First Night Game in Baseball History

Holcomb Park

Des Moines Iowa

Former home of the Des Moines Demons
Des Moines Boosters
(Western League)

Photographs of the 1st night game in baseball history
appear courtesy of
Chris Hunter of the
Schenectady Museum and
Science Center
from the G.E. Collection of Historic Photographs

(special thanks to Stephen L.J. Russo)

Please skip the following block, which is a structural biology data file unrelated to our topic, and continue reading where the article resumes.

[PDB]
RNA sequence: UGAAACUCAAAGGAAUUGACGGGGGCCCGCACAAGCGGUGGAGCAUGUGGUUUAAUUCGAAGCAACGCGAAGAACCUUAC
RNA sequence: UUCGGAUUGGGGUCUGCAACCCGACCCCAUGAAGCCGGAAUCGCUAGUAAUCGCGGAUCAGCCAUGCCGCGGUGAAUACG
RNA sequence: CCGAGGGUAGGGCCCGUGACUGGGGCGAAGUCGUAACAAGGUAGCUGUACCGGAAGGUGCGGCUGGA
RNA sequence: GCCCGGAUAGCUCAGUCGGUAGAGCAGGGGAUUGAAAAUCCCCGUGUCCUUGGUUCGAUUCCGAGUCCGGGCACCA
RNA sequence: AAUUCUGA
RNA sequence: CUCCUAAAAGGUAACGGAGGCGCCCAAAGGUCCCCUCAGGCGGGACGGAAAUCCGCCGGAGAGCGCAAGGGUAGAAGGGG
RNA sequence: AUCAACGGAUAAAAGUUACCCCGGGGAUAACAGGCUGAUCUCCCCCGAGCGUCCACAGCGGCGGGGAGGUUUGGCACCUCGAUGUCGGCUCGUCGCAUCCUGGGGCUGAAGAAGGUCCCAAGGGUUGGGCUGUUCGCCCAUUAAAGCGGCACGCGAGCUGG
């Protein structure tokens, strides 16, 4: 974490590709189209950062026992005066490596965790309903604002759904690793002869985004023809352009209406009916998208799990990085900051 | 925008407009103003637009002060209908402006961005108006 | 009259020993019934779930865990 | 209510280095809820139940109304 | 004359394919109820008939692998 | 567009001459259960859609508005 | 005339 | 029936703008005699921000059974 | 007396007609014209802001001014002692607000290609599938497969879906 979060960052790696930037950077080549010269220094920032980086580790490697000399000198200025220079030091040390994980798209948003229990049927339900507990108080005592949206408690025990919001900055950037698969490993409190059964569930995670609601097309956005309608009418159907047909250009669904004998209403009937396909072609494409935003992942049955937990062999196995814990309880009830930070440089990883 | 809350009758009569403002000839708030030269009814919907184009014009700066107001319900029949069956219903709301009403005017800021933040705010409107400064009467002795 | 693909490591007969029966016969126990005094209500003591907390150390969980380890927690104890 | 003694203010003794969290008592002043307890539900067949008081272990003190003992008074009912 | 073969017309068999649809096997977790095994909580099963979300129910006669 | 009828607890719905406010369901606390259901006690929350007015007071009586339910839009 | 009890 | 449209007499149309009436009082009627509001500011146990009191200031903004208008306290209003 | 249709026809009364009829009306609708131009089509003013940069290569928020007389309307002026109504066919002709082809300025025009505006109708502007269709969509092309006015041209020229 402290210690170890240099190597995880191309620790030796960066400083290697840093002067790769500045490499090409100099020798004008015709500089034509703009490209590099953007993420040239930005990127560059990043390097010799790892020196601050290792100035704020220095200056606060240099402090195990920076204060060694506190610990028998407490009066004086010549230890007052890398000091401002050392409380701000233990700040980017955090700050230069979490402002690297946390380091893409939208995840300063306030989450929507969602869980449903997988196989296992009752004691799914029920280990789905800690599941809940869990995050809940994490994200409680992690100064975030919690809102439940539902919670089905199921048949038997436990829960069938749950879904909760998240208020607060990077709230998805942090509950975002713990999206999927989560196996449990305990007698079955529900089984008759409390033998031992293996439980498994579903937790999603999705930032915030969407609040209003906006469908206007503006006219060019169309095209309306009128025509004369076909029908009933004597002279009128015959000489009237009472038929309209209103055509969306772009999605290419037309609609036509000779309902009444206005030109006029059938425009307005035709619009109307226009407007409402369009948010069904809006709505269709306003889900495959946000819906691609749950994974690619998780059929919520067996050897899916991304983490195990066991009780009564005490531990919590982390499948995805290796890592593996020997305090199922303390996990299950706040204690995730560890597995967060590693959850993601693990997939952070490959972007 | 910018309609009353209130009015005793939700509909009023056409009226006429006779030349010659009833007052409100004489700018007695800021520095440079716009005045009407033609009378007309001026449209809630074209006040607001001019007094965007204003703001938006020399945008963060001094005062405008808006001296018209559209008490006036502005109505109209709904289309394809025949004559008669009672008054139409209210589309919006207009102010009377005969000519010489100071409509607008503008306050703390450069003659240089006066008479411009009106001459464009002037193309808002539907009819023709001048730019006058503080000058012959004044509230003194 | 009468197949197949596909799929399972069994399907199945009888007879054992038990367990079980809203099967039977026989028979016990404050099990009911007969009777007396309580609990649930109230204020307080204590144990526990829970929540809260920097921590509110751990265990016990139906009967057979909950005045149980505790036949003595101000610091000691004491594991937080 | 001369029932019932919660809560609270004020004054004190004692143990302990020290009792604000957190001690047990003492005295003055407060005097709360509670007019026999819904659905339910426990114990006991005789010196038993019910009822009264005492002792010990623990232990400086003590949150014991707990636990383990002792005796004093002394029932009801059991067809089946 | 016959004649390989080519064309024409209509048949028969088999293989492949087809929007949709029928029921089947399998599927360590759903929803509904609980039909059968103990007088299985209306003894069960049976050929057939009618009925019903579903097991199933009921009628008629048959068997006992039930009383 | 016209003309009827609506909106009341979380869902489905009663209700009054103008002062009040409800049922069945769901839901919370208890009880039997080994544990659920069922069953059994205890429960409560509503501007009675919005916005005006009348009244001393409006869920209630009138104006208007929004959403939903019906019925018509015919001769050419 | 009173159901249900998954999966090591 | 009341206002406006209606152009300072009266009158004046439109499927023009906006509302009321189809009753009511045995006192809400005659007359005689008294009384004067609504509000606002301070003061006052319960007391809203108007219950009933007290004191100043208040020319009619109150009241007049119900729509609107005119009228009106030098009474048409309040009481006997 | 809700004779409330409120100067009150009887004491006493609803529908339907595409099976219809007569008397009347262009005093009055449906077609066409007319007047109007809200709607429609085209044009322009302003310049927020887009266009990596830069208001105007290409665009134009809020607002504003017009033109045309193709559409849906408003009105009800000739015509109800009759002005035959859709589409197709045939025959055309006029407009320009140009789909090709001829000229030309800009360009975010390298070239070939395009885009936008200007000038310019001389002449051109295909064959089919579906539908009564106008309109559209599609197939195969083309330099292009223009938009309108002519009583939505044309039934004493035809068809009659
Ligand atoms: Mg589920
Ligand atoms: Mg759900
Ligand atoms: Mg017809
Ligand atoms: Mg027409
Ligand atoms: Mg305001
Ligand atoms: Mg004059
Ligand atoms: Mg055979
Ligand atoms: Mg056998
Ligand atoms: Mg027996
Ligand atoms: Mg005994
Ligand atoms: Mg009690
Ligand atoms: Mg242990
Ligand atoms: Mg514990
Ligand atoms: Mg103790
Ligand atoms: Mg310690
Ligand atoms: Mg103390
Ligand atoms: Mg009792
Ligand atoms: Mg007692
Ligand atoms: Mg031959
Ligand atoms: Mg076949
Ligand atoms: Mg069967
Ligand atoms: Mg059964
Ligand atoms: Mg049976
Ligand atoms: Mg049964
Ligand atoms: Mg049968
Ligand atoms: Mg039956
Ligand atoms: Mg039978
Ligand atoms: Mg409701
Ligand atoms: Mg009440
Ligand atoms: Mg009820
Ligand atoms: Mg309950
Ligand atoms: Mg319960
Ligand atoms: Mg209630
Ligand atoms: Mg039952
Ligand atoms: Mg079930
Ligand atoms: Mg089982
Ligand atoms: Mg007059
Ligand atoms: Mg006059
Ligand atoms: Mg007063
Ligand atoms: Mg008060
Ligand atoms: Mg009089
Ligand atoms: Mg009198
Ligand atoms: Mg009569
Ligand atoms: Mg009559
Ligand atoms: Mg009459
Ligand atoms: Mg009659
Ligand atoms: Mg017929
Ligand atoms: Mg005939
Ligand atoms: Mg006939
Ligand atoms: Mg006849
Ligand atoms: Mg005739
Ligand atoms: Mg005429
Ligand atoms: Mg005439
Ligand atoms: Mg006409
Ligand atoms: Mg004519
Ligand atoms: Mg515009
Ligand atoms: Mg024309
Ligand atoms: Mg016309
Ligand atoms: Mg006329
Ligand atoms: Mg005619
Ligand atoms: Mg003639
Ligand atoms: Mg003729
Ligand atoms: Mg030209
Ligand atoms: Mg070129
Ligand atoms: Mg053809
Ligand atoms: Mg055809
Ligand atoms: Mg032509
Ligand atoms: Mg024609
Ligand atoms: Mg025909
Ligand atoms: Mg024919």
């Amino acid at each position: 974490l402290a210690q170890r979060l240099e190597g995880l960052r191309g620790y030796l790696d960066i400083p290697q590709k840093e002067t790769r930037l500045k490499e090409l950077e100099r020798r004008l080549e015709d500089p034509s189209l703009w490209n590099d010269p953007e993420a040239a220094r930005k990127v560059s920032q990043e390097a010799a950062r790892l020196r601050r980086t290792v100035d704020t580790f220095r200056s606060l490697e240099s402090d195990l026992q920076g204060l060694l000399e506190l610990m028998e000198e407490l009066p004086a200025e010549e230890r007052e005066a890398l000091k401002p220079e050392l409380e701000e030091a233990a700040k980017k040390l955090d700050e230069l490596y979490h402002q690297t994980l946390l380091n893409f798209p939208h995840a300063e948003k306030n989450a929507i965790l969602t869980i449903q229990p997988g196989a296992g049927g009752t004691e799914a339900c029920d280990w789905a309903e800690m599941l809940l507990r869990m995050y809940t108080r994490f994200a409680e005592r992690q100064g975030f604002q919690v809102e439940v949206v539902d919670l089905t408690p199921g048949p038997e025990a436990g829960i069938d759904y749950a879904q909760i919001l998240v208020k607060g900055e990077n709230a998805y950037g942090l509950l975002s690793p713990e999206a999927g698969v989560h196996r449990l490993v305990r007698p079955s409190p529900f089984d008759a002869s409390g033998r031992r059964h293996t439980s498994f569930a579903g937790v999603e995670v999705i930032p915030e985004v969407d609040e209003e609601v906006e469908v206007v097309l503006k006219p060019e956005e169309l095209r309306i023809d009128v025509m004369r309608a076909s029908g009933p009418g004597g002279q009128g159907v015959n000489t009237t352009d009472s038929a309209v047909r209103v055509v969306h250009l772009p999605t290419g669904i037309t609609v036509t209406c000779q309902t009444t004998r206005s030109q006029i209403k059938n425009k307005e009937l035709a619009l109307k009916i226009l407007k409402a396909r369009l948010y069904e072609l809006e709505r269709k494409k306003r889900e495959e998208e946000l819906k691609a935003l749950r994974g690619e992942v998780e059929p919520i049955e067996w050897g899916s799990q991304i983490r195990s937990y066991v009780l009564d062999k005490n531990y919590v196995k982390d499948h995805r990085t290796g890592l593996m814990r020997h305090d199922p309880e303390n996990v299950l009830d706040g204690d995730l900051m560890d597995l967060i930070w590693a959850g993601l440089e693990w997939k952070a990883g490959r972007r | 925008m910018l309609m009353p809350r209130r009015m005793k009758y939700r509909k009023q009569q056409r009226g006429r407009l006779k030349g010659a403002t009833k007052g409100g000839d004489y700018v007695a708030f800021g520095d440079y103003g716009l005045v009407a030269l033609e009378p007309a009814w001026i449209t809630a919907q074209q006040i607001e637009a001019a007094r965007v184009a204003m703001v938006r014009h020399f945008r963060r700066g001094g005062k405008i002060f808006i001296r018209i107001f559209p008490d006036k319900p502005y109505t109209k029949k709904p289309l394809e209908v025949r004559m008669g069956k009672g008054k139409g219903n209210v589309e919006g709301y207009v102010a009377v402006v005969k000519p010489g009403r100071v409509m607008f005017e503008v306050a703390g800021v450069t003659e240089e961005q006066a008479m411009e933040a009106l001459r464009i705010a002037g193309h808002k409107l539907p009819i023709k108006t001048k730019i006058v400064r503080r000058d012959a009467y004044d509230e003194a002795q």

By 1928, Sam Langford's exploits could no longer be ignored and he was promoted to the Cleveland Indians. Utility player and future Boston Red Sox' Al Van Camp took over as the new leader on the team putting up 31 2B, 19 3B, 15 HR and a .351. Patrick Reagan (40 2B, 18 3B, 12 HR, .323) and John Zaepfel (41 2B, 16 3B, 9 HR, .325) provided a good 3-some in the lineup but the pitching was horrible and the team sunk to 98 losses. The Demons stayed near last place for 1929 despite a good year by Joe Circle (25 2B, 26 HR, .288) and future Philadelphia A's' Jim Oglesby (39 2B, 14 3B, 10 HR, .312) again because of the lack of pitching including Ted Pillette's 7-20 performance. During the off season, the Western League began talks with the Des Moines Demons about General Electric's newly developed lighting for professional sports arenas and the Demons met with GE to devise a plan to place lighting stanchions around Holcomb Park for the 1930 season. All went according to plan and on May 2nd, the first every professional baseball game (as seen in the photograph above) took place here at Holcomb Park in front of a crowd of 12,000 fans, who came to see the new technological marvel. The new lighting costs the team more than 5 times what it had spent on building the ballpark as General Electric's bill for the installment came in at $22,000. (That's a lot of money for 1930).